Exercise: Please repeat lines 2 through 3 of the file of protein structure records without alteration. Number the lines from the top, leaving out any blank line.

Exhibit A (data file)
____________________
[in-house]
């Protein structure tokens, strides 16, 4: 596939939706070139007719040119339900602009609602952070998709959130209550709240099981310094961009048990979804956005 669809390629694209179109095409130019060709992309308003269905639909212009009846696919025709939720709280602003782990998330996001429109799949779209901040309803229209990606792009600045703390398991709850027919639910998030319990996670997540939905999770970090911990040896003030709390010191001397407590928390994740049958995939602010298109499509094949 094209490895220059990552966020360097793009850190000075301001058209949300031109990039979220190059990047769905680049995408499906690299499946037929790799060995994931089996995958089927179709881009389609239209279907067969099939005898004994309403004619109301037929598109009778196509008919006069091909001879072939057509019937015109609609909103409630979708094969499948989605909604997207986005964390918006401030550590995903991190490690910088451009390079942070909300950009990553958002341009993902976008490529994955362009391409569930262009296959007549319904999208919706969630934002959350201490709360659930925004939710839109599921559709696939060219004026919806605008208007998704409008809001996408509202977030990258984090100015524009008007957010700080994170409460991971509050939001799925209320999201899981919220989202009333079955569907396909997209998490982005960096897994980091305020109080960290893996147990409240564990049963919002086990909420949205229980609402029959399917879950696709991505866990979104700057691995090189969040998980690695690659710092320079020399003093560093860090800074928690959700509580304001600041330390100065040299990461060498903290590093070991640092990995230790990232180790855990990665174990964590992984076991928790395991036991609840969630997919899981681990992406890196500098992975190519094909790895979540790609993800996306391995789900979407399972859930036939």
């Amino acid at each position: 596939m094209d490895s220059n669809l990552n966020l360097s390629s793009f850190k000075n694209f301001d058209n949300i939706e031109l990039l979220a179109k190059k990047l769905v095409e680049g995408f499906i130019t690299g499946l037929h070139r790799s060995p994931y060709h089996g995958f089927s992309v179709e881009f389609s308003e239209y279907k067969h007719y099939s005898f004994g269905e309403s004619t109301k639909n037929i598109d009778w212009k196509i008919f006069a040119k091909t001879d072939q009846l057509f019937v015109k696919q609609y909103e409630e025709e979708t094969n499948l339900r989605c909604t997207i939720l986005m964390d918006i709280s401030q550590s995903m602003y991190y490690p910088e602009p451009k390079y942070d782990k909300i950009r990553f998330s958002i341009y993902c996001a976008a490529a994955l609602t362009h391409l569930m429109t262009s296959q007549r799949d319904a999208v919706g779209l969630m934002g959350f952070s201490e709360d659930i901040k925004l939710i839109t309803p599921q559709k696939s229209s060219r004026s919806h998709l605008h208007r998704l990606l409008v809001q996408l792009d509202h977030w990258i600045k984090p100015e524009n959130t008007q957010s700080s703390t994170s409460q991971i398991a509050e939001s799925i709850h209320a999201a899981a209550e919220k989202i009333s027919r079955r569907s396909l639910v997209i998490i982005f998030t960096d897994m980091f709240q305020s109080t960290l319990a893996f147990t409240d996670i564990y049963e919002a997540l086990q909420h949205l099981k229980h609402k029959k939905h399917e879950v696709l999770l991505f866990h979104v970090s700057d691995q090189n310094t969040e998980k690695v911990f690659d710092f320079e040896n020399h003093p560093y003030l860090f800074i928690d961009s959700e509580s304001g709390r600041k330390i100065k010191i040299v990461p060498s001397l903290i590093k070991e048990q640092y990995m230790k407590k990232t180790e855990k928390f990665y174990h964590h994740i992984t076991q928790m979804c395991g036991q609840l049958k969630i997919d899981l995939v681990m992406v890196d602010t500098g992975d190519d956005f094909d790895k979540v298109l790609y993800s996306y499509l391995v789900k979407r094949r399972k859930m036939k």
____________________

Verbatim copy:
């Protein structure tokens, strides 16, 4: 596939939706070139007719040119339900602009609602952070998709959130209550709240099981310094961009048990979804956005 669809390629694209179109095409130019060709992309308003269905639909212009009846696919025709939720709280602003782990998330996001429109799949779209901040309803229209990606792009600045703390398991709850027919639910998030319990996670997540939905999770970090911990040896003030709390010191001397407590928390994740049958995939602010298109499509094949 094209490895220059990552966020360097793009850190000075301001058209949300031109990039979220190059990047769905680049995408499906690299499946037929790799060995994931089996995958089927179709881009389609239209279907067969099939005898004994309403004619109301037929598109009778196509008919006069091909001879072939057509019937015109609609909103409630979708094969499948989605909604997207986005964390918006401030550590995903991190490690910088451009390079942070909300950009990553958002341009993902976008490529994955362009391409569930262009296959007549319904999208919706969630934002959350201490709360659930925004939710839109599921559709696939060219004026919806605008208007998704409008809001996408509202977030990258984090100015524009008007957010700080994170409460991971509050939001799925209320999201899981919220989202009333079955569907396909997209998490982005960096897994980091305020109080960290893996147990409240564990049963919002086990909420949205229980609402029959399917879950696709991505866990979104700057691995090189969040998980690695690659710092320079020399003093560093860090800074928690959700509580304001600041330390100065040299990461060498903290590093070991640092990995230790990232180790855990990665174990964590992984076991928790395991036991609840969630997919899981681990992406890196500098992975190519094909790895979540790609993800996306391995789900979407399972859930036939």
């Amino acid at each position: 596939m094209d490895s220059n669809l990552n966020l360097s390629s793009f850190k000075n694209f301001d058209n949300i939706e031109l990039l979220a179109k190059k990047l769905v095409e680049g995408f499906i130019t690299g499946l037929h070139r790799s060995p994931y060709h089996g995958f089927s992309v179709e881009f389609s308003e239209y279907k067969h007719y099939s005898f004994g269905e309403s004619t109301k639909n037929i598109d009778w212009k196509i008919f006069a040119k091909t001879d072939q009846l057509f019937v015109k696919q609609y909103e409630e025709e979708t094969n499948l339900r989605c909604t997207i939720l986005m964390d918006i709280s401030q550590s995903m602003y991190y490690p910088e602009p451009k390079y942070d782990k909300i950009r990553f998330s958002i341009y993902c996001a976008a490529a994955l609602t362009h391409l569930m429109t262009s296959q007549r799949d319904a999208v919706g779209l969630m934002g959350f952070s201490e709360d659930i901040k925004l939710i839109t309803p599921q559709k696939s229209s060219r004026s919806h998709l605008h208007r998704l990606l409008v809001q996408l792009d509202h977030w990258i600045k984090p100015e524009n959130t008007q957010s700080s703390t994170s409460q991971i398991a509050e939001s799925i709850h209320a999201a899981a209550e919220k989202i009333s027919r079955r569907s396909l639910v997209i998490i982005f998030t960096d897994m980091f709240q305020s109080t960290l319990a893996f147990t409240d996670i564990y049963e919002a997540l086990q909420h949205l099981k229980h609402k029959k939905h399917e879950v696709l999770l991505f866990h979104v970090s700057d691995q090189n310094t969040e998980k690695v911990f690659d710092f320079e040896n020399h003093p560093y003030l860090f800074i928690d961009s959700e509580s304001g709390r600041k330390i100065k010191i040299v990461p060498s001397l903290i590093k070991e048990q640092y990995m230790k407590k990232t180790e855990k928390f990665y174990h964590h994740i992984t076991q928790m979804c395991g036991q609840l049958k969630i997919d899981l995939v681990m992406v890196d602010t500098g992975d190519d956005f094909d790895k979540v298109l790609y993800s996306y499509l391995v789900k979407r094949r399972k859930m036939k």